Whatever its origin, the Jamaican patty has distant worldwide relatives. Caymanians like their patty, too.
Even expats can’t resist the scrumptious, savoury beef-pot aroma of the patty, with its golden-yellow crust, encasing finely ground meat, onions, hot peppers, bread crumbs and spices as the perfect on-the-go food.
The first time I ate a patty, it was made by a Caymanian bakery – I was attending John Gray High School and it was love at first bite.
I liked it for breakfast and ate it for lunch. It has been more than 10 years since I tasted Wholesome Bakery’s rich, flaky, spicy beef patty, which came delivered hot to the school each morning.
I also fell in love with Hyacinth Myles’ home-baked Caymanian curry patties, which had a smoother textured dough and yellow colouring from the curry spices, but just as good.
Local businessman Edwardo Miller has put his stamp of approval on one local patty baker. “What makes Ms Elrita Seymour’s patties so special is the flavour and colour; they are not flaky like the ones that come from Jamaica.”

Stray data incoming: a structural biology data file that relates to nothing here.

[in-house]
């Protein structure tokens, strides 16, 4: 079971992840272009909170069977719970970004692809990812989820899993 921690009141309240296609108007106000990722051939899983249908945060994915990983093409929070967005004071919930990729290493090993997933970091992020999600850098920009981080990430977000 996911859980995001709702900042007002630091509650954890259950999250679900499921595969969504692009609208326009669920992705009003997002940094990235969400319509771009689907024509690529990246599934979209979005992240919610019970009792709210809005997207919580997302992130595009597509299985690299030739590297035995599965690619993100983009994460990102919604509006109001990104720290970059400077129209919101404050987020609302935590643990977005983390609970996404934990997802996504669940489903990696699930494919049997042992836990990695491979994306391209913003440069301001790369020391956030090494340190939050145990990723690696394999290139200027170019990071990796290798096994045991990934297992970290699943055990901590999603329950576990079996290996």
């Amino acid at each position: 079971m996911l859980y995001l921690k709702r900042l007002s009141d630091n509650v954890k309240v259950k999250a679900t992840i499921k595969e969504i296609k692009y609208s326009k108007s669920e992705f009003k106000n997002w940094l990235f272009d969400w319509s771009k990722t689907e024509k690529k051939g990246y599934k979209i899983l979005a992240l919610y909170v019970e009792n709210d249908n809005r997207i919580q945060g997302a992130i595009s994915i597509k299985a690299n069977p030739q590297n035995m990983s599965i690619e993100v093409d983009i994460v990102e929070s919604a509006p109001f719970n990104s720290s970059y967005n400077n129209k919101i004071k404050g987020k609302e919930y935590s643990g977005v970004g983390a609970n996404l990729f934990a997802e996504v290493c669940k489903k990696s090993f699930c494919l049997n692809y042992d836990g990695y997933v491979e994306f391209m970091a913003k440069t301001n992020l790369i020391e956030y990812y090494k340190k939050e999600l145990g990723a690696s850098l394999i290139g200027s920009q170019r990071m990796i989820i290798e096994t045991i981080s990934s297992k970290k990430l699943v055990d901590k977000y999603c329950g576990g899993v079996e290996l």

Among the Jamaican community, great debates have ensued over whose product is better; Tastee or Juici.
Some older Caymanians say they were making patties since 1935, but like I say, whatever the origin, patties are to us what the empanada is to the Latin community, the hot pocket to the Americans and meat pastries to the British – everyone loves the snack. So whatever the case, don’t let a patty cross your path without tasting one.
‘Took off like hot cakes’
Even the late Sir Vassel Johnson enjoyed a good hot patty in his day.
In his book As I See It, he shares a discussion with the late Norberg Thompson about wealth and money and who would be Cayman’s first millionaire, while enjoying a hot patty made by Cissy Bryan, sold from her shop on North Church Street in the 1930s.
“She was known to make the best patties in town,” he wrote.
According to 79-year-old Mary Thompson, the wife of the late Norberg Thompson and owners of Wholesome Bakery Ltd, Caymanians learned about the patty when Jamaicans started coming to the island, and it was her husband who first started making patties on a much bigger scale for retail in Cayman.
“My husband started making patties in the 1960s. The Jamaican baker who he had employed to make breads suggested we make beef patties, which took off like hot cakes,” said Ms Thompson.